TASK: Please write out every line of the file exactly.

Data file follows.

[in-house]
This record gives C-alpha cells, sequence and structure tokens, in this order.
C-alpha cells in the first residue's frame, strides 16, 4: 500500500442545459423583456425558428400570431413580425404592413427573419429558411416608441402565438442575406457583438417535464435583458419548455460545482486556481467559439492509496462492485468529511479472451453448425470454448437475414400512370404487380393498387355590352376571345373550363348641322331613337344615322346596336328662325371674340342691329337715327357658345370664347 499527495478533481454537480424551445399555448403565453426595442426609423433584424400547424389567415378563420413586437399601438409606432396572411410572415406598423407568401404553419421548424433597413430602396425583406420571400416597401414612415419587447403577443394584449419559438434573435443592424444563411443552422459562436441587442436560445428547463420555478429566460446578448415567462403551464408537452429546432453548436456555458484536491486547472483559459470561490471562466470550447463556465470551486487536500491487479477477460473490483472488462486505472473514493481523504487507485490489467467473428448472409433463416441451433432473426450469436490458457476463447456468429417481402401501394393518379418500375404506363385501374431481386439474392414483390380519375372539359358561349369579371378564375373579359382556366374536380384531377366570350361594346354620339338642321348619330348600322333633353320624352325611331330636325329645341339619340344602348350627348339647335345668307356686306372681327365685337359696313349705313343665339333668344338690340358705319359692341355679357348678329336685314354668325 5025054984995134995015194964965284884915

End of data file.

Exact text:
[in-house]
This record gives C-alpha cells, sequence and structure tokens, in this order.
C-alpha cells in the first residue's frame, strides 16, 4: 500500500442545459423583456425558428400570431413580425404592413427573419429558411416608441402565438442575406457583438417535464435583458419548455460545482486556481467559439492509496462492485468529511479472451453448425470454448437475414400512370404487380393498387355590352376571345373550363348641322331613337344615322346596336328662325371674340342691329337715327357658345370664347 499527495478533481454537480424551445399555448403565453426595442426609423433584424400547424389567415378563420413586437399601438409606432396572411410572415406598423407568401404553419421548424433597413430602396425583406420571400416597401414612415419587447403577443394584449419559438434573435443592424444563411443552422459562436441587442436560445428547463420555478429566460446578448415567462403551464408537452429546432453548436456555458484536491486547472483559459470561490471562466470550447463556465470551486487536500491487479477477460473490483472488462486505472473514493481523504487507485490489467467473428448472409433463416441451433432473426450469436490458457476463447456468429417481402401501394393518379418500375404506363385501374431481386439474392414483390380519375372539359358561349369579371378564375373579359382556366374536380384531377366570350361594346354620339338642321348619330348600322333633353320624352325611331330636325329645341339619340344602348350627348339647335345668307356686306372681327365685337359696313349705313343665339333668344338690340358705319359692341355679357348678329336685314354668325 5025054984995134995015194964965284884915